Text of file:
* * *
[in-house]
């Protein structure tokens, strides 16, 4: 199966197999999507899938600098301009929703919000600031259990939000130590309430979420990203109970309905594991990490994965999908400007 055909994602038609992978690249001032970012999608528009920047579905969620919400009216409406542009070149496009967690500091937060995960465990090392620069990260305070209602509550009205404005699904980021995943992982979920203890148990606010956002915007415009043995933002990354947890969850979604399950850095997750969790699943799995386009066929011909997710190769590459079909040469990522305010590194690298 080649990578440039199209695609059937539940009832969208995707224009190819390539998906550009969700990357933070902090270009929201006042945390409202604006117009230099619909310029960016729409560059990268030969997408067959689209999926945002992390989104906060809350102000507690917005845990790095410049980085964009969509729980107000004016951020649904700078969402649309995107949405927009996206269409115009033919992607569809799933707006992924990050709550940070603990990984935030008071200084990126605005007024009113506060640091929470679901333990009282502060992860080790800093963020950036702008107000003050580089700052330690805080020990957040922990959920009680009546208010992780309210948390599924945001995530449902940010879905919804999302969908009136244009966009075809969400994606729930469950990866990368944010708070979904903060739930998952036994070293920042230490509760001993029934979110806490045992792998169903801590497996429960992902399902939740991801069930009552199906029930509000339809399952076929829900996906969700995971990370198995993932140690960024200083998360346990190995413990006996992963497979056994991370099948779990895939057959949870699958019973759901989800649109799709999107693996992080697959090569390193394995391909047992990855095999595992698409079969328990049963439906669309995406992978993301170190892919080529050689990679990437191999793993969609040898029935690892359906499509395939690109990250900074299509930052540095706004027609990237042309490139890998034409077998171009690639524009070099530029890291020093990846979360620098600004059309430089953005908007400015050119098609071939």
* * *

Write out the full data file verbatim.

[in-house]
């Protein structure tokens, strides 16, 4: 199966197999999507899938600098301009929703919000600031259990939000130590309430979420990203109970309905594991990490994965999908400007 055909994602038609992978690249001032970012999608528009920047579905969620919400009216409406542009070149496009967690500091937060995960465990090392620069990260305070209602509550009205404005699904980021995943992982979920203890148990606010956002915007415009043995933002990354947890969850979604399950850095997750969790699943799995386009066929011909997710190769590459079909040469990522305010590194690298 080649990578440039199209695609059937539940009832969208995707224009190819390539998906550009969700990357933070902090270009929201006042945390409202604006117009230099619909310029960016729409560059990268030969997408067959689209999926945002992390989104906060809350102000507690917005845990790095410049980085964009969509729980107000004016951020649904700078969402649309995107949405927009996206269409115009033919992607569809799933707006992924990050709550940070603990990984935030008071200084990126605005007024009113506060640091929470679901333990009282502060992860080790800093963020950036702008107000003050580089700052330690805080020990957040922990959920009680009546208010992780309210948390599924945001995530449902940010879905919804999302969908009136244009966009075809969400994606729930469950990866990368944010708070979904903060739930998952036994070293920042230490509760001993029934979110806490045992792998169903801590497996429960992902399902939740991801069930009552199906029930509000339809399952076929829900996906969700995971990370198995993932140690960024200083998360346990190995413990006996992963497979056994991370099948779990895939057959949870699958019973759901989800649109799709999107693996992080697959090569390193394995391909047992990855095999595992698409079969328990049963439906669309995406992978993301170190892919080529050689990679990437191999793993969609040898029935690892359906499509395939690109990250900074299509930052540095706004027609990237042309490139890998034409077998171009690639524009070099530029890291020093990846979360620098600004059309430089953005908007400015050119098609071939």